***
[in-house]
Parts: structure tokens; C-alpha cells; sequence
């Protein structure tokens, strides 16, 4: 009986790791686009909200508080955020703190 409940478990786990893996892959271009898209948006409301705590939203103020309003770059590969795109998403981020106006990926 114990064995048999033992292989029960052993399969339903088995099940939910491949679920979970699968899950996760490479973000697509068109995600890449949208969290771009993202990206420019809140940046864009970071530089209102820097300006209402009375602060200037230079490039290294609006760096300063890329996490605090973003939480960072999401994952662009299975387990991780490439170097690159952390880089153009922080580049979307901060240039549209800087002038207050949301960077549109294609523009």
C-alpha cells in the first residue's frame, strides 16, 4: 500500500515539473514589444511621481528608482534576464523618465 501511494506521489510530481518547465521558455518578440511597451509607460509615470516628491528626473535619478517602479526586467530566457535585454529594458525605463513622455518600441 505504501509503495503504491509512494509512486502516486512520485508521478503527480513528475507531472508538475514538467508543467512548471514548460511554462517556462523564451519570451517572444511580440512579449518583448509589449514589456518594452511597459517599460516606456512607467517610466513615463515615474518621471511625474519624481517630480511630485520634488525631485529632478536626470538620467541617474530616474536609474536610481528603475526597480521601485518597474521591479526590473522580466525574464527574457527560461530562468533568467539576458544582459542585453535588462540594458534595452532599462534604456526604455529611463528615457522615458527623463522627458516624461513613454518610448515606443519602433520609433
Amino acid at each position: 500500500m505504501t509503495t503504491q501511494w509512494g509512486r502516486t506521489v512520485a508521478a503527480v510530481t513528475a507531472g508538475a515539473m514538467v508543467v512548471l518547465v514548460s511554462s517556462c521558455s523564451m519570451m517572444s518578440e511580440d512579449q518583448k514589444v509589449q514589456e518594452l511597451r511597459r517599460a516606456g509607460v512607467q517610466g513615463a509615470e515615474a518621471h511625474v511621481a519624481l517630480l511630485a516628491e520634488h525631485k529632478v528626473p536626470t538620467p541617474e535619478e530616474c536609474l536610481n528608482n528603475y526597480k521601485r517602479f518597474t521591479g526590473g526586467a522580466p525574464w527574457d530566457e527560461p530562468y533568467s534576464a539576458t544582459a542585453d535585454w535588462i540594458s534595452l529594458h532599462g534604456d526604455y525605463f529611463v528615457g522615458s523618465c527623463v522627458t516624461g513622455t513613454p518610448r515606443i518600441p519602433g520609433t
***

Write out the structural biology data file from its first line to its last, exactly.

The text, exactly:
[in-house]
Parts: structure tokens; C-alpha cells; sequence
């Protein structure tokens, strides 16, 4: 009986790791686009909200508080955020703190 409940478990786990893996892959271009898209948006409301705590939203103020309003770059590969795109998403981020106006990926 114990064995048999033992292989029960052993399969339903088995099940939910491949679920979970699968899950996760490479973000697509068109995600890449949208969290771009993202990206420019809140940046864009970071530089209102820097300006209402009375602060200037230079490039290294609006760096300063890329996490605090973003939480960072999401994952662009299975387990991780490439170097690159952390880089153009922080580049979307901060240039549209800087002038207050949301960077549109294609523009």
C-alpha cells in the first residue's frame, strides 16, 4: 500500500515539473514589444511621481528608482534576464523618465 501511494506521489510530481518547465521558455518578440511597451509607460509615470516628491528626473535619478517602479526586467530566457535585454529594458525605463513622455518600441 505504501509503495503504491509512494509512486502516486512520485508521478503527480513528475507531472508538475514538467508543467512548471514548460511554462517556462523564451519570451517572444511580440512579449518583448509589449514589456518594452511597459517599460516606456512607467517610466513615463515615474518621471511625474519624481517630480511630485520634488525631485529632478536626470538620467541617474530616474536609474536610481528603475526597480521601485518597474521591479526590473522580466525574464527574457527560461530562468533568467539576458544582459542585453535588462540594458534595452532599462534604456526604455529611463528615457522615458527623463522627458516624461513613454518610448515606443519602433520609433
Amino acid at each position: 500500500m505504501t509503495t503504491q501511494w509512494g509512486r502516486t506521489v512520485a508521478a503527480v510530481t513528475a507531472g508538475a515539473m514538467v508543467v512548471l518547465v514548460s511554462s517556462c521558455s523564451m519570451m517572444s518578440e511580440d512579449q518583448k514589444v509589449q514589456e518594452l511597451r511597459r517599460a516606456g509607460v512607467q517610466g513615463a509615470e515615474a518621471h511625474v511621481a519624481l517630480l511630485a516628491e520634488h525631485k529632478v528626473p536626470t538620467p541617474e535619478e530616474c536609474l536610481n528608482n528603475y526597480k521601485r517602479f518597474t521591479g526590473g526586467a522580466p525574464w527574457d530566457e527560461p530562468y533568467s534576464a539576458t544582459a542585453d535585454w535588462i540594458s534595452l529594458h532599462g534604456d526604455y525605463f529611463v528615457g522615458s523618465c527623463v522627458t516624461g513622455t513613454p518610448r515606443i518600441p519602433g520609433t